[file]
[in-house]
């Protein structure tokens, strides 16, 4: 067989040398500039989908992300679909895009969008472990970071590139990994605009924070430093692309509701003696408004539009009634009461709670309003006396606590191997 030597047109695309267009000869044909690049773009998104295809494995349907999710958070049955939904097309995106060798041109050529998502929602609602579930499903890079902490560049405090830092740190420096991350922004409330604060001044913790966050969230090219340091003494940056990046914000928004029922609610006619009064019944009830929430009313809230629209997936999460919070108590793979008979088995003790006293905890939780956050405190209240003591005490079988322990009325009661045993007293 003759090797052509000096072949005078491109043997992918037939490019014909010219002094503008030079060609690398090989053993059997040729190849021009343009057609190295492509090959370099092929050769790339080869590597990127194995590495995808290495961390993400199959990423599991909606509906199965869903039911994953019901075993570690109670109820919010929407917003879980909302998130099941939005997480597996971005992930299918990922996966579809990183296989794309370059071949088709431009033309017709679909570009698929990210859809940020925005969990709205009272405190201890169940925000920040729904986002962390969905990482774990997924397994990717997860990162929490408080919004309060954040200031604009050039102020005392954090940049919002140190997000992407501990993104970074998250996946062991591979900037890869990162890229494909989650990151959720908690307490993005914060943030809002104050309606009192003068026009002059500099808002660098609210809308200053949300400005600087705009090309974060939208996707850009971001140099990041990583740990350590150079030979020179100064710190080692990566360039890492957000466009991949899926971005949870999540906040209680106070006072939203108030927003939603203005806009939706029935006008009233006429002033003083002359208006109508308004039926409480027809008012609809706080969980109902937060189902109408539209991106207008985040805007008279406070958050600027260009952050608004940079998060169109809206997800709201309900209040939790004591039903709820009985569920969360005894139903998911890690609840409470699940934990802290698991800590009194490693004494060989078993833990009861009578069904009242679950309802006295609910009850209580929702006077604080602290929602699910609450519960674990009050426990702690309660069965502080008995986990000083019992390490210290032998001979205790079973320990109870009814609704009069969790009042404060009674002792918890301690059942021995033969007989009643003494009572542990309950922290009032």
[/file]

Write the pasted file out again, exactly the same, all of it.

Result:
[in-house]
């Protein structure tokens, strides 16, 4: 067989040398500039989908992300679909895009969008472990970071590139990994605009924070430093692309509701003696408004539009009634009461709670309003006396606590191997 030597047109695309267009000869044909690049773009998104295809494995349907999710958070049955939904097309995106060798041109050529998502929602609602579930499903890079902490560049405090830092740190420096991350922004409330604060001044913790966050969230090219340091003494940056990046914000928004029922609610006619009064019944009830929430009313809230629209997936999460919070108590793979008979088995003790006293905890939780956050405190209240003591005490079988322990009325009661045993007293 003759090797052509000096072949005078491109043997992918037939490019014909010219002094503008030079060609690398090989053993059997040729190849021009343009057609190295492509090959370099092929050769790339080869590597990127194995590495995808290495961390993400199959990423599991909606509906199965869903039911994953019901075993570690109670109820919010929407917003879980909302998130099941939005997480597996971005992930299918990922996966579809990183296989794309370059071949088709431009033309017709679909570009698929990210859809940020925005969990709205009272405190201890169940925000920040729904986002962390969905990482774990997924397994990717997860990162929490408080919004309060954040200031604009050039102020005392954090940049919002140190997000992407501990993104970074998250996946062991591979900037890869990162890229494909989650990151959720908690307490993005914060943030809002104050309606009192003068026009002059500099808002660098609210809308200053949300400005600087705009090309974060939208996707850009971001140099990041990583740990350590150079030979020179100064710190080692990566360039890492957000466009991949899926971005949870999540906040209680106070006072939203108030927003939603203005806009939706029935006008009233006429002033003083002359208006109508308004039926409480027809008012609809706080969980109902937060189902109408539209991106207008985040805007008279406070958050600027260009952050608004940079998060169109809206997800709201309900209040939790004591039903709820009985569920969360005894139903998911890690609840409470699940934990802290698991800590009194490693004494060989078993833990009861009578069904009242679950309802006295609910009850209580929702006077604080602290929602699910609450519960674990009050426990702690309660069965502080008995986990000083019992390490210290032998001979205790079973320990109870009814609704009069969790009042404060009674002792918890301690059942021995033969007989009643003494009572542990309950922290009032």